When Hospice Care Fails A Family

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The only real mistake is the one from which we learn nothing.  ~ Henry Ford

A reader writes: I lost my husband from a cancer. He was a fighter and I stood by him day and night all the way for seven months. I watched him deteriorate to a skeleton and when hospice was called in they did such a horrible job by letting him suffer that I cannot forgive myself for me having to shove pain medicine into his mouth will a little bit of water in a straw. I still hear him asking me what are you doing to me? Are you trying to kill me? and he was in such pain. I hate hospice for letting this happen.

Caregiving and Hospice, February 15 - February 21, 2015

Best selections from Grief Healing's Twitter stream this week:

We’ll all die one day. Isn’t it time we got used to the idea? http://j.mp/1zwqcRZ « The Guardian

Let's break the association of palliative care as hospice, http://j.mp/1CWhTQF « Kevin MD

Pet Shop for Dementia Patients Improves Happiness and Behavior, http://j.mp/1Lqwkmi « Alzheimer's Reading Room

Understanding and Managing Grief, February 15 - February 21, 2015

Best selections from Grief Healing's Twitter stream this week:

The Art of Grieving, http://j.mp/1qDNYXP « Peace Through Grief

A Response to the Online Flurry About "Complicated Grief," http://j.mp/1MI2MCv « Personal Growth and Grief Support Center

5 Ideas for Facing Deathiversaries, http://j.mp/1F9Z8eO « Modern Loss

Coping with Pet Loss, February 15 - February 21, 2015

Best selections from Grief Healing's Twitter stream this week:

Private, Closed Pet Loss Support Group on Facebook, http://bit.ly/1Arq0t9 « The Ralph Site

Elk Rapids, MI Organization to Create Hospice for Homeless Senior Dogs, http://j.mp/1Mxab7w « Up North Live

Your feedback is welcome! Please feel free to leave a comment or a question, or share a tip, a related article or a resource of your own in the Comments section below.
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Voices of Experience: Growing A New Heart

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by Harry Proudfoot

Plants do not grow merely to satisfy ambitions or to fulfill good intentions. They thrive because someone expended effort on them.  ~ Liberty Hyde Bailey

Jane and I loved house plants in the winter. They brightened things. Jane got into creating topiaries at one point and created a heart from an old coat hanger and an English ivy. When Jane was in the hospital, I rarely got home, but when I did I made sure everything got a good drink. When I came home after she died, we had lost just one of the plants--the topiary heart. The symbolism was not lost on me.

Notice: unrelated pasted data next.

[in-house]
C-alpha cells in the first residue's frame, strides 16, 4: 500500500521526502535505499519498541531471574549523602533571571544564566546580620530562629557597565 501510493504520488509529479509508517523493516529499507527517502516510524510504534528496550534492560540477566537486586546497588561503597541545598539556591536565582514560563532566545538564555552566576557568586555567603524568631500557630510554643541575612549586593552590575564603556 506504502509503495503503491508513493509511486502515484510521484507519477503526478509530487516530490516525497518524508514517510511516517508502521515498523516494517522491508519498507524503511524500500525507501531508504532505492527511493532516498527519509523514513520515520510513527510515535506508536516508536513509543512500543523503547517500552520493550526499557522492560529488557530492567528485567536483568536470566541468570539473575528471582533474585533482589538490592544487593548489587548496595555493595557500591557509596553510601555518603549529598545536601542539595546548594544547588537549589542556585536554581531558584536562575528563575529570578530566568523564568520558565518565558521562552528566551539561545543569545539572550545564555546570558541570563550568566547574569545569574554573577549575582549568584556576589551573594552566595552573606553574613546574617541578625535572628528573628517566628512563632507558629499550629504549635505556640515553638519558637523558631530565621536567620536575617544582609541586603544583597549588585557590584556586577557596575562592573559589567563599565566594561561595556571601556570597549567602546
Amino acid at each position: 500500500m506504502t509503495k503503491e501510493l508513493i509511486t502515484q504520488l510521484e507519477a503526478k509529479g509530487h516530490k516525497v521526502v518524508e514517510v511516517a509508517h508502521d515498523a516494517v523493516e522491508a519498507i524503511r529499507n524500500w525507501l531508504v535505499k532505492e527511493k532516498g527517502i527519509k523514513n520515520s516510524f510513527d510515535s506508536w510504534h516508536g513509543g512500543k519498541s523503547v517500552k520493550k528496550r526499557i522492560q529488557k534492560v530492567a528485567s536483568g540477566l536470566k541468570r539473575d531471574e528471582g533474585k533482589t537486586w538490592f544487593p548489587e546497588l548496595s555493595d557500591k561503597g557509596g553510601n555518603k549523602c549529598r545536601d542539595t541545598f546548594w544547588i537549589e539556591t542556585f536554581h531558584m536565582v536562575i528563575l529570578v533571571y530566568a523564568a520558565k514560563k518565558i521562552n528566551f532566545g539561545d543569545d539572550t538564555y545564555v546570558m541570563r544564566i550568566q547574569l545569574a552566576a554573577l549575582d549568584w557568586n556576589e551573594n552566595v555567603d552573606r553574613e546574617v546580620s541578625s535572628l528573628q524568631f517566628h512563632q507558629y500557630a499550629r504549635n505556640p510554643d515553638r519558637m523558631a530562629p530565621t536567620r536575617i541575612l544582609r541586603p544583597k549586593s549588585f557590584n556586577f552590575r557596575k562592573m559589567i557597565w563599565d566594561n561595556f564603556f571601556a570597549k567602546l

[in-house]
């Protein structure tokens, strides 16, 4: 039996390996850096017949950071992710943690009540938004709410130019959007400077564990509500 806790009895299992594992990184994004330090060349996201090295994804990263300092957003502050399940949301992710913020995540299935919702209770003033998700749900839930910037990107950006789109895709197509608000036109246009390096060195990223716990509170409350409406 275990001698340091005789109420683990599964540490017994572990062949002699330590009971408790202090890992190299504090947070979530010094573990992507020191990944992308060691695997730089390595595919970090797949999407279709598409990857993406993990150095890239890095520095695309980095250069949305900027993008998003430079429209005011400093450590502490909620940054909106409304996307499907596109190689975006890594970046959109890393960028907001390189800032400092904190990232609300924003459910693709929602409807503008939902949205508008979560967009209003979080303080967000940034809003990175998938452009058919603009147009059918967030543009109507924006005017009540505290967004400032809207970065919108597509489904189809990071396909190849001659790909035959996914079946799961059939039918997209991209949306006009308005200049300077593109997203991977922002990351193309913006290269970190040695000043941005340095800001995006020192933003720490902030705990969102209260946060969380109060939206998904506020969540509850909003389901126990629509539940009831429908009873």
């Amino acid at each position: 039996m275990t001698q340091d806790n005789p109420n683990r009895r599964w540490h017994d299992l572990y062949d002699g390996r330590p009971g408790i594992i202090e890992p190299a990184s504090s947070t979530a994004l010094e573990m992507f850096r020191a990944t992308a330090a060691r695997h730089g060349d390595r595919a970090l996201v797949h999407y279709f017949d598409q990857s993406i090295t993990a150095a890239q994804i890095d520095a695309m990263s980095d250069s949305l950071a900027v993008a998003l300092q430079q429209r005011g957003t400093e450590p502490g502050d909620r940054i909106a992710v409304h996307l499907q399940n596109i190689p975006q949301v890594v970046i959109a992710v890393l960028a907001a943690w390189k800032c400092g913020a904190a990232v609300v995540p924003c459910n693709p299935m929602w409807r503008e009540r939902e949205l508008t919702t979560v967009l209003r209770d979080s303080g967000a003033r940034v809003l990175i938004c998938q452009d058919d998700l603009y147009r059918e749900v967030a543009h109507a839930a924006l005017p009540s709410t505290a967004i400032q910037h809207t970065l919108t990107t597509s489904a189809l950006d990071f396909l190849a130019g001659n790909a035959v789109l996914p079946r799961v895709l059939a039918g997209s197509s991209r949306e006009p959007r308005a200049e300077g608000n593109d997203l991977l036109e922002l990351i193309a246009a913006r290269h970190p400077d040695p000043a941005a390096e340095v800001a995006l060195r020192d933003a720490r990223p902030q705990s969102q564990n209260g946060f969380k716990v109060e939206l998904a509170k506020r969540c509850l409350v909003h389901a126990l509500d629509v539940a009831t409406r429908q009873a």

Caregiving and Hospice, February 8 - February 14, 2015

Best selections from Grief Healing's Twitter stream this week:

Excellent Review of PBS FRONTLINE's Being Mortal with Dr. Atul Gawande,  http://j.mp/1Anj3Ys « Pallimed

Researchers Identify 8 Signs of Impending Death, http://j.mp/1KMzaA6 « WebMD

Staff Concerned "We Are Starving Mom To Death," http://j.mp/17fVlCr  « Barbara Karnes Books, Inc.

Understanding and Managing Grief, February 8 - February 14, 2015

Best selections from Grief Healing's Twitter stream this week:

Grief Rituals Can Help on Valentine's Day, http://bit.ly/gZTzkp « Grief Healing Blog

Facebook Offers New Options For Digital Life After Death, http://j.mp/1AxG5fo « NPR

Loving Differently, http://j.mp/1vIn8q5 « Widower's Grief

Coping with Pet Loss, February 8 - February 14, 2015

Best selections from Grief Healing's Twitter stream this week:

Beyond Nine Lives: Hospice Care Can Support Pets Too, http://j.mp/1D5VwNL « Reston Now

Pet Loss: Euthanizing An Aggressive Dog, http://j.mp/1vdgvGp « Grief Healing Blog

Your feedback is welcome ~ please leave a comment!
If you’d like Grief Healing Blog updates delivered right to your inbox, you’re cordially invited to subscribe to our weekly Grief Healing Newsletter.
 Sign up here.

Pet Loss: Euthanizing An Aggressive Dog

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My personal feeling is that when faced with certain harm to a human or euthanasia for a pet... the human health and safety considerations take precedence. It is a "no win" situation for the family and the dog; but living in constant fear of injury from an unprovoked and unpredictable attack by an animal truly diminishes anyone's quality of life. ~ T.J. Dunn, Jr., DVM

A reader writes: I have a different kind of situation, one I grieve, but mostly feel guilty about. I adopted a puppy, loved it and took care of it. After a while, I noticed some aggressive tendencies, but underestimated the problem. It grew worse, and eventually there was nothing I could do. I put the dog to sleep. Now I feel really guilty about not knowing enough to do something. I do miss her terribly. I had her for a year and a half. Is it normal to grieve about this - for a pet I loved who turned aggressive, and for putting her down?

Caregiving and Hospice, February 1 - February 7, 2015

Best selections from Grief Healing's Twitter stream this week:

The line between comfort care and murder, http://j.mp/16Dlw59 « Kevin MD

8 Factors Experts Use To Identify The Best Care For a Loved One, http://j.mp/1unVcH6 « The Caregiver Partnership

Have You Lost That Lovin’ Feeling? http://j.mp/1zsEw1w « The Intentional Caregiver
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